Potassium also improves the overall vigor of the plant, helps the plants make carbohydrates, provides disease resistance and also helps regulate metabolic activities. Therefore, if you are going for fertilizer because of its potassium elements, wood ash will be the best of them all.
Nonetheless, it is important to note that you should not spread the wood ash if your soil is acidic, or if you are fertilizing acid-loving plants. For instance, keep away the wood ash from blueberries, azaleas, gardenias, rhododendrons and mountain laurel, among other plants, as the wood ash, being alkaline, will slow the growth of the plants.
Also, note that the nutrients in and volume of wood ash depends on the type of wood that is burning. Hardwoods produce about three times the ash and five times the nutrients per cord as softwoods.
Is It Ok to Put Wood Ash in The Garden?
It is very okay to put wood ash in the garden. Wood ash is vital for the garden as it helps control pests. The salt in the wood ash will kill bothersome pests like snails, slugs and some kinds of soft-bodied invertebrates.
As previously mentioned, wood ash is also helpful in the garden as it helps change the pH of the soil, making it ideal if you are growing neutral-based or alkaline-loving plants. Wood ash also provides potassium that is very vital to plants, for several reasons, including promoting root growth.
However, several precautions should strictly be adhered to:
1. When controlling pests
Sprinkle the ash around the base of plants being by soft-bodied pests. However, if the ash gets wet, you have to refresh the wood ashes as the water will leach away the salt that makes wood ashes an effective pest control.
2. Do not use contaminated ash
It is possible that while you were burning the wood for the ash, you introduced trash, coal, cardboards or pressure-treated painted or stained wood into the fire. These materials contain potentially harmful substances, which could leech the harmful products into the ash and subsequently into your soil and plants.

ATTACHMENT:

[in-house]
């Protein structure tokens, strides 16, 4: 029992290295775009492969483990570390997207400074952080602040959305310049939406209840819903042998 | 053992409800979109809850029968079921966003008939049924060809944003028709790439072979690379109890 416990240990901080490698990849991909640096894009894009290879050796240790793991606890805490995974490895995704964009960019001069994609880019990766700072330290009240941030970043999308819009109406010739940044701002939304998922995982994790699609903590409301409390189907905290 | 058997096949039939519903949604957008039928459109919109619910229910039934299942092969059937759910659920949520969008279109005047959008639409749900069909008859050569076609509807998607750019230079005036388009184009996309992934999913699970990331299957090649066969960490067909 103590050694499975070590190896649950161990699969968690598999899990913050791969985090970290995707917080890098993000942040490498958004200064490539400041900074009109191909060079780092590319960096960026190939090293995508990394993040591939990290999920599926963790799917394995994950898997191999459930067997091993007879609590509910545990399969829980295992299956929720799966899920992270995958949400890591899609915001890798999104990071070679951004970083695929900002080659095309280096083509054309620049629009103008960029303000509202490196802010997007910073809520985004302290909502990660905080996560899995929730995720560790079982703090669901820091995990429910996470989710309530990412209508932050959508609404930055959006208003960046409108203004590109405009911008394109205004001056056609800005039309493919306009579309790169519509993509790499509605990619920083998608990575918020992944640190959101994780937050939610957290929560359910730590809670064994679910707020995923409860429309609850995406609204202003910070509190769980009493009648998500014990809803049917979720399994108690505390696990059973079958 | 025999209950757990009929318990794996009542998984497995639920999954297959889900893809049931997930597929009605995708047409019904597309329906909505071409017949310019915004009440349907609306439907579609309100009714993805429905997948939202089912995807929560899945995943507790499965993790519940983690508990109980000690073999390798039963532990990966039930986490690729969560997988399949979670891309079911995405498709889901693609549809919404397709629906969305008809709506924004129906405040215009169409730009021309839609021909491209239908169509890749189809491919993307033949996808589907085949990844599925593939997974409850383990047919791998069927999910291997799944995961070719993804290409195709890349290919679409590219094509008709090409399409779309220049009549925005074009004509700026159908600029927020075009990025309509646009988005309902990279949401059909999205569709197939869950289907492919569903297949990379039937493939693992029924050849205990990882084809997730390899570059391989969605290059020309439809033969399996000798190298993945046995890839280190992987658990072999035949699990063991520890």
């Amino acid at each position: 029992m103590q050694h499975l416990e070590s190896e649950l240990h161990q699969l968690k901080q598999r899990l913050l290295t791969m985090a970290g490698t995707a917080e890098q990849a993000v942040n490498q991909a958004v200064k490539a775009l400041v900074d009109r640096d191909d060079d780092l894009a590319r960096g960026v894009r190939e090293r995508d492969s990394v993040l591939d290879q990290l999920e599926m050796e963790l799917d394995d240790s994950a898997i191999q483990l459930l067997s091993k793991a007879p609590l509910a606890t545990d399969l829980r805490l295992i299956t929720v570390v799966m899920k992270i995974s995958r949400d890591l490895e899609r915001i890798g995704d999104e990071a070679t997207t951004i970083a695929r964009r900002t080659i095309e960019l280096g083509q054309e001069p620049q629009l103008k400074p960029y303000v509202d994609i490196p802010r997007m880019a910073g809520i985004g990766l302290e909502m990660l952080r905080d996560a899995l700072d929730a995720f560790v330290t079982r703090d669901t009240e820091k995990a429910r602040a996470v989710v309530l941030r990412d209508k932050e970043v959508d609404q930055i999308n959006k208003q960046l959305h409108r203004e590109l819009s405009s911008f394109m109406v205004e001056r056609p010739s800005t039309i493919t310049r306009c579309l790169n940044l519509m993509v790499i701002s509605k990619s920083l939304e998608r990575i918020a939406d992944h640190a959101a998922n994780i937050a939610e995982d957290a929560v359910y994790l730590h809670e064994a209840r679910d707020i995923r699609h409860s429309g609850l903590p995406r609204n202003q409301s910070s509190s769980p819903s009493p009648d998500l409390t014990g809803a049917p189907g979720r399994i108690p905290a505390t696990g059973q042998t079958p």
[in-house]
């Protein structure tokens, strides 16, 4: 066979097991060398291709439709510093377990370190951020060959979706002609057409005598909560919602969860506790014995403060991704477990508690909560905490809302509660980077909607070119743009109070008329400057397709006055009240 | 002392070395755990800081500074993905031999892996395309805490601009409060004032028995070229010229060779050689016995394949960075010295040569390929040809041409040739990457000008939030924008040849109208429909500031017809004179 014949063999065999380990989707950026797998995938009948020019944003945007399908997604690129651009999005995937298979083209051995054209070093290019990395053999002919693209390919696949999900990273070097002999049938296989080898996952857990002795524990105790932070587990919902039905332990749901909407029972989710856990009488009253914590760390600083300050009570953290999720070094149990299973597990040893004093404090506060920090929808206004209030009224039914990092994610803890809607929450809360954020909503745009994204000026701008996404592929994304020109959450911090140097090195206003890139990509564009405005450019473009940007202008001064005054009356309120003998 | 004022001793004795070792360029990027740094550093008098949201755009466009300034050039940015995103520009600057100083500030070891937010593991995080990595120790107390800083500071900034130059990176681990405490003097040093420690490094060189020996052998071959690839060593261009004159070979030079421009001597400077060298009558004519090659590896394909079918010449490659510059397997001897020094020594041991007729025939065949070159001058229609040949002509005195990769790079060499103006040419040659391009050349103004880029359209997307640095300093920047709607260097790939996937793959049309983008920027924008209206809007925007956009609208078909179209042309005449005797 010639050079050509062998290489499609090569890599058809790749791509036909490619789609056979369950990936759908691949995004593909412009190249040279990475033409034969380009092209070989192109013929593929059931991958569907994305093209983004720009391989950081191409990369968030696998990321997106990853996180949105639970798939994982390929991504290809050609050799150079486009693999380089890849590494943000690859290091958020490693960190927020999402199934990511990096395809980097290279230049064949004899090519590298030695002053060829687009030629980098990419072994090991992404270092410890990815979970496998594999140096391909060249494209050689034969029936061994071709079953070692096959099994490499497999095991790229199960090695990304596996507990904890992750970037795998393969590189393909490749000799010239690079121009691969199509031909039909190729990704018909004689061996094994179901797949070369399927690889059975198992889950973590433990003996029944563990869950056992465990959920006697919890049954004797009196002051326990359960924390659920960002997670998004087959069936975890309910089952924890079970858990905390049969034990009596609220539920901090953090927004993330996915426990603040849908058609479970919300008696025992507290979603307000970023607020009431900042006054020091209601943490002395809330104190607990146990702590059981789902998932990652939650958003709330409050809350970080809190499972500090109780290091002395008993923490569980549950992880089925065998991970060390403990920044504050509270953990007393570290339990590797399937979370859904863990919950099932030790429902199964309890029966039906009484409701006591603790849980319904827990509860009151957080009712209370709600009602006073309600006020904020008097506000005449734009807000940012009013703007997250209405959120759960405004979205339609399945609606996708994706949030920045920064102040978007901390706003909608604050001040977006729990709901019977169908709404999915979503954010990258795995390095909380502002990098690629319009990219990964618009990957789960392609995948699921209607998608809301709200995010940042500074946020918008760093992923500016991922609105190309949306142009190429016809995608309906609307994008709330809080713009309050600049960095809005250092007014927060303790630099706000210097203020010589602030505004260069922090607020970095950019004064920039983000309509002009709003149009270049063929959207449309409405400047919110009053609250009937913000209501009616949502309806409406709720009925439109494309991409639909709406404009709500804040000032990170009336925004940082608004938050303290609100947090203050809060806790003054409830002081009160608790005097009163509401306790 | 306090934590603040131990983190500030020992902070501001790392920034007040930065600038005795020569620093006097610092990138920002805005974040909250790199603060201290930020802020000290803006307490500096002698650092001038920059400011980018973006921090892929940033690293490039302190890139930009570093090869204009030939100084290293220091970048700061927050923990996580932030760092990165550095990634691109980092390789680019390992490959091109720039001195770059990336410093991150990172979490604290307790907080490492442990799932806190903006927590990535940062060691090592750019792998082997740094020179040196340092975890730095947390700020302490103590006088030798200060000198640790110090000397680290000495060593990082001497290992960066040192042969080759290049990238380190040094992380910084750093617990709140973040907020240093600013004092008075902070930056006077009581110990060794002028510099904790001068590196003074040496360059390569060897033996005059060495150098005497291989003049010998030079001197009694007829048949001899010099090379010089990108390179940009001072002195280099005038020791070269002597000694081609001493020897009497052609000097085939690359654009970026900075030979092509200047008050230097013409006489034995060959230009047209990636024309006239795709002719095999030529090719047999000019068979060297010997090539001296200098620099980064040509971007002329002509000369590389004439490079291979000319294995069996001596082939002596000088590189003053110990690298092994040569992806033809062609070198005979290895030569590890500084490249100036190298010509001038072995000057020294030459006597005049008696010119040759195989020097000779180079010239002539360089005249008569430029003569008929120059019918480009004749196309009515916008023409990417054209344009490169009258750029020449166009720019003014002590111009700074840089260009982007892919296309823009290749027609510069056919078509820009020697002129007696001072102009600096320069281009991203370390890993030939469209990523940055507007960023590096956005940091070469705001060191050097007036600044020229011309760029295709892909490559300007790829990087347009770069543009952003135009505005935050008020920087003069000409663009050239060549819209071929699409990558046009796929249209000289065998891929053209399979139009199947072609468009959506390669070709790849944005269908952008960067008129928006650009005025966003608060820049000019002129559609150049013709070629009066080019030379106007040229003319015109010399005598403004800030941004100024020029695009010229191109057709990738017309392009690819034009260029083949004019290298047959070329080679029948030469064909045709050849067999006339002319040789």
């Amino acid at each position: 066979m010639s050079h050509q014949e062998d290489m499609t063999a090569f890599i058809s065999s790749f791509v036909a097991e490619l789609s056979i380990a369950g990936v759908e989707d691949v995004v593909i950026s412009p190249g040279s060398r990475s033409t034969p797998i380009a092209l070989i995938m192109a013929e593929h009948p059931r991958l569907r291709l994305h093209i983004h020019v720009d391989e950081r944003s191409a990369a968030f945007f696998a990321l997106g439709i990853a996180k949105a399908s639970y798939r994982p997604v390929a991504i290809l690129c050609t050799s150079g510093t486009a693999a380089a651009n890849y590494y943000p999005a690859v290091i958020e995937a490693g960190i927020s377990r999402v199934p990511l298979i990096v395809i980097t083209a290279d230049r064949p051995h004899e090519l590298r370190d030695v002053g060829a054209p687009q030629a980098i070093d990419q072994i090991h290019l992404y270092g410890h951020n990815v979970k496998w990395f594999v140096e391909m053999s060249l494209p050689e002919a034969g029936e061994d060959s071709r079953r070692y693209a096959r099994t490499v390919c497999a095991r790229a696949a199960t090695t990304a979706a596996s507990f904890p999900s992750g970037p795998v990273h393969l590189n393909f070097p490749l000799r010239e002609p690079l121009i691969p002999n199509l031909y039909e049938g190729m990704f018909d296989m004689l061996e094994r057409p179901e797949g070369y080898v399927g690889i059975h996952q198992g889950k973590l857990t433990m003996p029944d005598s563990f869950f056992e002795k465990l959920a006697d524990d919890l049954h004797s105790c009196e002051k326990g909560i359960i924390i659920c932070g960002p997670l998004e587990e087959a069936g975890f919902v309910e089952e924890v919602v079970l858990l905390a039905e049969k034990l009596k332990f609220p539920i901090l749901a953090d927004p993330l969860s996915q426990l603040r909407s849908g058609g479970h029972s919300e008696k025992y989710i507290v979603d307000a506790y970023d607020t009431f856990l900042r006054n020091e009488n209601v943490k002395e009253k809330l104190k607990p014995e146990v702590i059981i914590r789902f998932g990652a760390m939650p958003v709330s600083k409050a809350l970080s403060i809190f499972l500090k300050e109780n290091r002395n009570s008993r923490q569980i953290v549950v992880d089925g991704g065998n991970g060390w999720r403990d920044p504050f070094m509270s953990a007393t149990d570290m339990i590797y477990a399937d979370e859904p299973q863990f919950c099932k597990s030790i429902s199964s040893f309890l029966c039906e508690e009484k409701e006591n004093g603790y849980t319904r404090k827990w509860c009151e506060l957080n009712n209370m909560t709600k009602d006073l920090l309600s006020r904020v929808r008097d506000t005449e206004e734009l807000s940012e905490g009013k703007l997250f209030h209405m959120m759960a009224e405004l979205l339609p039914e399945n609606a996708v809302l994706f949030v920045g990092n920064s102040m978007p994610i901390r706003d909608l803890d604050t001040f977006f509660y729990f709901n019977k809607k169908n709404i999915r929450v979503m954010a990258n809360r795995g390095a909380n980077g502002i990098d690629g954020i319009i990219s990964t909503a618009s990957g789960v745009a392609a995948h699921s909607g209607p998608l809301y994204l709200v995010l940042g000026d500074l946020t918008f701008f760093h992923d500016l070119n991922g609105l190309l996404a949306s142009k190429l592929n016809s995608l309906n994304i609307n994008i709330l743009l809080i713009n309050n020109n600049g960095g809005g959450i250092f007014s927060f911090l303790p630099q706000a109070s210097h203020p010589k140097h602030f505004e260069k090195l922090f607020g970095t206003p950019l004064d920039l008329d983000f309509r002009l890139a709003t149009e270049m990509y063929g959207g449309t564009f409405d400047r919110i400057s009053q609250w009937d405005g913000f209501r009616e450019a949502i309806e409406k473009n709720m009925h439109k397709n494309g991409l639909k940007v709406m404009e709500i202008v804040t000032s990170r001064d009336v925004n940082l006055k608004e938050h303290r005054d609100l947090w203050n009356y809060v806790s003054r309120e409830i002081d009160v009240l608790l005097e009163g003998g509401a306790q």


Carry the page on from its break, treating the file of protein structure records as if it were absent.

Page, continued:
For instance, the glue in cardboard boxes and paper bags contains boron, an element that can inhibit plant growth if found in excessive levels.
3. Do not use with potatoes
You should not use wood ash where potatoes are to be planted. this is because it encourages scab disease. The same applies to when you use it on acid-loving plants like conifers, mountain laurels, camellias, oaks, strawberries, cranberries, blueberries, azaleas or rhododendrons.
4. When applying the wood ash
Do not scatter the ashes in the wind, as aside from affecting your eyes and inhibiting proper breathing if they are blown towards you, the ashes could scatter into acid-loving plants.
See also Can You Put Hair In Compost? (And Is It A Good Fertilizer?)These plants do not like the alkaline conditions created by the wood ash and could result in low production. Therefore, apply the recommended amounts gently and more preferably, to moist soils and then rake lightly to mix.
5. Do not leave wood ash in lumps or piles
If you concentrate wood ash in one place, the excessive salt from the ash will leach into the soil and create a harmful environment for plants. Therefore, spread it evenly and never live the wood ash in piles.
6. Application during seeding
Never apply wood ash at the time of seeding. This is because ash contains too many salts for seedlings and could potentially damage their seeding process. Therefore, apply it either when preparing the land or garden before planting, or after the crops or plants are a bit developed.
7. Mixing with nitrogen
We have learned that wood ash contains no nitrogen, while other fertilizers do. This could tempt you to mix the two for the proper addition of nutrients to the soil or apply the two simultaneously. Do not do this! If you add wood ash with nitrogen fertilizers like ammonium sulphate, urea or ammonium nitrate, the fertilizers will lose their nitrogen content.
When ammonia gas is mixed with high pH materials such as wood ash, the nitrogen is lost. For proper application, wait at least a month after wood ash application before applying nitrogen fertilizer. This will allow time for the soil to reduce the alkalinity of the wood ash.
Which Plants Like Wood Ash the Most?
There is a myriad of plants that love wood ash. They include garden plants like artichokes and tomatillos, greens like collards and arugula, and brassicas like broccoli.
Also on this list includes lavender, candytuft, garlic, Boston Ivy, onions, Hosta, hydrangeas, maiden grass, lettuces, wild red columbine, and stone fruit trees, among others. They thrive in alkaline conditions, making wood ash their friend. However, there are three general types of plants that love wood ash:
1. Plants in overly acidic soils
Some plants can thrive in acidic soils, although some require a raise in the pH to survive. Artichokes, tomatillos, collards, arugula, and broccoli require alkaline soil for optimal health.
2. Plants overrun by disease and pests
Wood ash keeps various pests at bay and is vital for such plants. Brassicas like broccoli and cauliflower are commonly affected by clubroot disease and they would really love the addition of wood ash.
3. Plants with potassium deficiencies
Potassium is vital for healthy flowering and fruiting and strong roots. Potassium-0deficinet plants appear as brown or with discolored leaf edges and would benefit from some wood ash which adds the potassium they require into the soil.